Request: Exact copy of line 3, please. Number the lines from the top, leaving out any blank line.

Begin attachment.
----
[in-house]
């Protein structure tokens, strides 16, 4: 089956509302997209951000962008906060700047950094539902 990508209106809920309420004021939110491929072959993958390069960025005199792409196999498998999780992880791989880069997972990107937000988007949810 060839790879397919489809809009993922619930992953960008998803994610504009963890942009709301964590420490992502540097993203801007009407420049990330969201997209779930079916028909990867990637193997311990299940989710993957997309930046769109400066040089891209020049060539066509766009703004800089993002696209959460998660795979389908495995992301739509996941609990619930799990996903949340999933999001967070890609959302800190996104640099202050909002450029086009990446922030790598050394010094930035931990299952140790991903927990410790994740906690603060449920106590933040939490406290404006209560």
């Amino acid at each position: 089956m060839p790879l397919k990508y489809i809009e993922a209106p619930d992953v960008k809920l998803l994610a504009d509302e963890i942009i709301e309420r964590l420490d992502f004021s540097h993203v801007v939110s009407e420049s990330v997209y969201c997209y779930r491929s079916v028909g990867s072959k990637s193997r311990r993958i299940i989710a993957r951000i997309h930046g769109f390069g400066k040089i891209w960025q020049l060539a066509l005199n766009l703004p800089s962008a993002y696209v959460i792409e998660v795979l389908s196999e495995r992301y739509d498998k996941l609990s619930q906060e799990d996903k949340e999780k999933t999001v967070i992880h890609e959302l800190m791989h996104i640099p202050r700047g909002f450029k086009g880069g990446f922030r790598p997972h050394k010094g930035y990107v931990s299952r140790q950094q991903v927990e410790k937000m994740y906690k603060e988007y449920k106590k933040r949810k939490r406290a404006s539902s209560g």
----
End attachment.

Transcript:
């Amino acid at each position: 089956m060839p790879l397919k990508y489809i809009e993922a209106p619930d992953v960008k809920l998803l994610a504009d509302e963890i942009i709301e309420r964590l420490d992502f004021s540097h993203v801007v939110s009407e420049s990330v997209y969201c997209y779930r491929s079916v028909g990867s072959k990637s193997r311990r993958i299940i989710a993957r951000i997309h930046g769109f390069g400066k040089i891209w960025q020049l060539a066509l005199n766009l703004p800089s962008a993002y696209v959460i792409e998660v795979l389908s196999e495995r992301y739509d498998k996941l609990s619930q906060e799990d996903k949340e999780k999933t999001v967070i992880h890609e959302l800190m791989h996104i640099p202050r700047g909002f450029k086009g880069g990446f922030r790598p997972h050394k010094g930035y990107v931990s299952r140790q950094q991903v927990e410790k937000m994740y906690k603060e988007y449920k106590k933040r949810k939490r406290a404006s539902s209560g």